The above headline is actually the headline of an article in Hbl of Lö 19.10.2013, p.22. In the article, Päivi Lipponen and Kim Strandberg are pointing to the fact that in the western world the general trust in politicians is low although the citizens are actually interested in politics, which is, in their words, “en av de största paradoxerna i de flesta västerländska demokratier”.
One could of course become pretty nasty from the very beginning, typ “if people are interested in politics, and consequently look closely what politicians are doing, why the hell should they develop any trust in politicians?” But let’s try to be more analytical and constructive. After all, SOMEBODY should try to contribute some constructive aspects. What the authors are serving in the way of proposals gives anyway a pretty, pretty helpless (thus, useless) impression.
Thus, why do people not trust politicians? One reason may well be that politicians easily give the impression of being nonstraight, i.e. of always hiding what they really mean or think. This is presumably the consequence of the conditions under which political careers are taking place. Demand no.1: Never ever let yourself be caught at an opinion which could displease your superiors or be seen by them as hindering their intentions! – This goes presumably not yet quite as far as US-American standards of “being positive and cooperative” (which in practice will translate into “be willing and able to display at any time spontaneous enthusiasm about whatever may occur to your superior’s mind”), but it will anyway demand long thinking before one can come up with a clear answer to a simple question – the hesitation then leaving room for suspicions. In contrast to this just one example: The most-trusted political person in Germany is former chancellor Helmut Schmidt (meanwhile over 90 years old); early in his career he was infamous for his very straight ways of expressing himself (from that his nickname “Schmidt Schnauze”); great public recognition he gained by, during a severe flooding of Hamburg, doing something quite illegal, namely asking the army for help (which the army then did, actually being of great help); and also later he had a tendency to speak out clearly. He still does so.
Of course, Helmut Schmidt is of the war generation. When asked which decisions had been the most difficult during his life, he mentioned the decision how many of the men in his anti-aircraft battery he should send to transport the wounded ones to the field hospital and how many to keep back in the battery to do the fighting. He also mentioned the occasion when, at the time when the RAF (also known as the Baader-Meinhoff Group) was kidnapping and killing members of the German “elite”, he agreed with his wife that none of them would give in to demands of the group if the other one of them were kept as a hostage by the RAF. Such are life-and-death decisions, compared to which the decisions of routine political life appear as minor. Which may encourage a politician to be rather outspoken about political matters.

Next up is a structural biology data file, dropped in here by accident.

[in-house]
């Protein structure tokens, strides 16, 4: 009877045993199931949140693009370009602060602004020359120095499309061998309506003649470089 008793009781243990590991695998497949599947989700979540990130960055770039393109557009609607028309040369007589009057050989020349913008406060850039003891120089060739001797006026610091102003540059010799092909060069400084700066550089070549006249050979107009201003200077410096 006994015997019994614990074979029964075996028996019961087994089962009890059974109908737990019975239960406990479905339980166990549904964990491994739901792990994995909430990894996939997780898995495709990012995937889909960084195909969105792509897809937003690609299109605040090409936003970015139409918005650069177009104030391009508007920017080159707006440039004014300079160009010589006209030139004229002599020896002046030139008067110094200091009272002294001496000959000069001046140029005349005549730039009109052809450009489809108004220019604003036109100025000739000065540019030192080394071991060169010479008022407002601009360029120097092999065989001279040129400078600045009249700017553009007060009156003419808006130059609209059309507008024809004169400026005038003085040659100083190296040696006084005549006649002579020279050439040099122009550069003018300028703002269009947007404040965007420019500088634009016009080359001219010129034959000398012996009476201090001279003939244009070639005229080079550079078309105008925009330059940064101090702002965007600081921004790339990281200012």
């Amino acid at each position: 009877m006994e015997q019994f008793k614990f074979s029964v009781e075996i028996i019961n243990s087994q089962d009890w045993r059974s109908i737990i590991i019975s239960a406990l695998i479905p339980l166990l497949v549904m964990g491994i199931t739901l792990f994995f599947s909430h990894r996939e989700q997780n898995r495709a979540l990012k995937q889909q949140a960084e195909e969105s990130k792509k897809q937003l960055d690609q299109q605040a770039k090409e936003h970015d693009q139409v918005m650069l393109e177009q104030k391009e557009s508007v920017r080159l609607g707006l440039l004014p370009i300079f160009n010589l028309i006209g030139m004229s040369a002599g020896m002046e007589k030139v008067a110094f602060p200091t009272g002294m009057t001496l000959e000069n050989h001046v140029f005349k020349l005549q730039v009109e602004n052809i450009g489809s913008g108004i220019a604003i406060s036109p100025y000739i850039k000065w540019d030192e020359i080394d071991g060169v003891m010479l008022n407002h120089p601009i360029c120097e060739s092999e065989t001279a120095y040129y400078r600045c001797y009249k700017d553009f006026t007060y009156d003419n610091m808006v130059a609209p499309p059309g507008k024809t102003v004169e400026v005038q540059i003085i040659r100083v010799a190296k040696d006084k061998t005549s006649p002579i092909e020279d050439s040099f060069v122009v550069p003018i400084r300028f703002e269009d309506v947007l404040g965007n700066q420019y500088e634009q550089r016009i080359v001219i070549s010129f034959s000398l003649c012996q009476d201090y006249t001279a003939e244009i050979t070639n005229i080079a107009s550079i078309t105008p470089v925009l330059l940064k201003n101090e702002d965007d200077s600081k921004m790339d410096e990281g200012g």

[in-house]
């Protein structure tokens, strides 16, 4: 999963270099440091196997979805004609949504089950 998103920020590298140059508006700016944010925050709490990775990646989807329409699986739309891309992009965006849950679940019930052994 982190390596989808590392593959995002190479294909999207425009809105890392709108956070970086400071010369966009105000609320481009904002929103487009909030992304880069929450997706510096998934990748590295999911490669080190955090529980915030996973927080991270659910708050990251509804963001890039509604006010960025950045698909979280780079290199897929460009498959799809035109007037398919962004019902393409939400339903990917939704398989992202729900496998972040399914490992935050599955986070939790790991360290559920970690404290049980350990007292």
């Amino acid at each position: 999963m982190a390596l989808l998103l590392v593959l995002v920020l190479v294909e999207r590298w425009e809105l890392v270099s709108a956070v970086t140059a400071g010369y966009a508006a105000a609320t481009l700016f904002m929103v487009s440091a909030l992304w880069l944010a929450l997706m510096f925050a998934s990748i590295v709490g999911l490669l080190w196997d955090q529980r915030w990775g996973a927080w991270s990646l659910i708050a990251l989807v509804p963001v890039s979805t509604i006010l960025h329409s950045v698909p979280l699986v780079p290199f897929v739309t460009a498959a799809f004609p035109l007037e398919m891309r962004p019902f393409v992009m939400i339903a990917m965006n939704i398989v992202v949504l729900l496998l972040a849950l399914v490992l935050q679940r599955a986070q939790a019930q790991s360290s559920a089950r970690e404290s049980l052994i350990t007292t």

Of course one will not wish that our politicians would have to undergo war just to become better at their job. But anyway it should be clear that our present system will easily produce “courtiers”, not people who are willing or able to energetically tackle an urgent problem. – In fact it may constitute some of the appeal of extreme rightist political groups that they at least dare to come out with things which are obviously “politically incorrect”, but are in fact accepted or believed by many in secret. While the established politicians tend to think that they always should be politically correct (even if they are unable to give reasons for the politically correct opinion – which may in many cases just be an attempt to flatter a certain group of the population) …
And what to do then? Perhaps this: (1) Develop a battery of tests which make clear how fit (or the opposite) a candidate is for a political (or military, or juridical) office. Apply these tests already to pupils at school and encourage fitting ones to try politics (otherwise the tests might just weed out all of the courtiers and not leave any politicians at all in place – and who would then take care of the business?). (2) Cultivate public disputes which are supervised by intelligent and critical discussion leaders (who weed out all demagogical tricks) – so that both the politicians and the audience can learn what good reasoning is. Further (3) tame the media by (a) imposing on them a demand for a clear declaration of content, tendency and quality (to be defined and formulated by an independent institution) and (b) teaching the related psychology (with examples) already at school. – This will all sound rather futuristic. On the other hand we have just experienced in USA how a society (and/or its political class) can misdevelop if one lets private-owned media just do as their owners like (e.g. in matters of brainwash).
The recommendations formulated by Lipponen & Strandberg will anyway not be of much help. They suggest something like the opening up of electronic channels of communication which would make it possible for the citizens to participate better. But that will presumably just result in more citizens coming up with demands and suggestions – and the then following experience of seeing these demands and suggestions being disregarded in the name of (free-market) economy, foreign-political considerations (never displease the USA, they might not let us into NATO) or the (never even openly mentioned) likings and dislikes of the keskiviikkokerho. I.e. and altogether, the impression that politicians just do as THEY like and feed the public with pretences instead of solid reasons will just go on.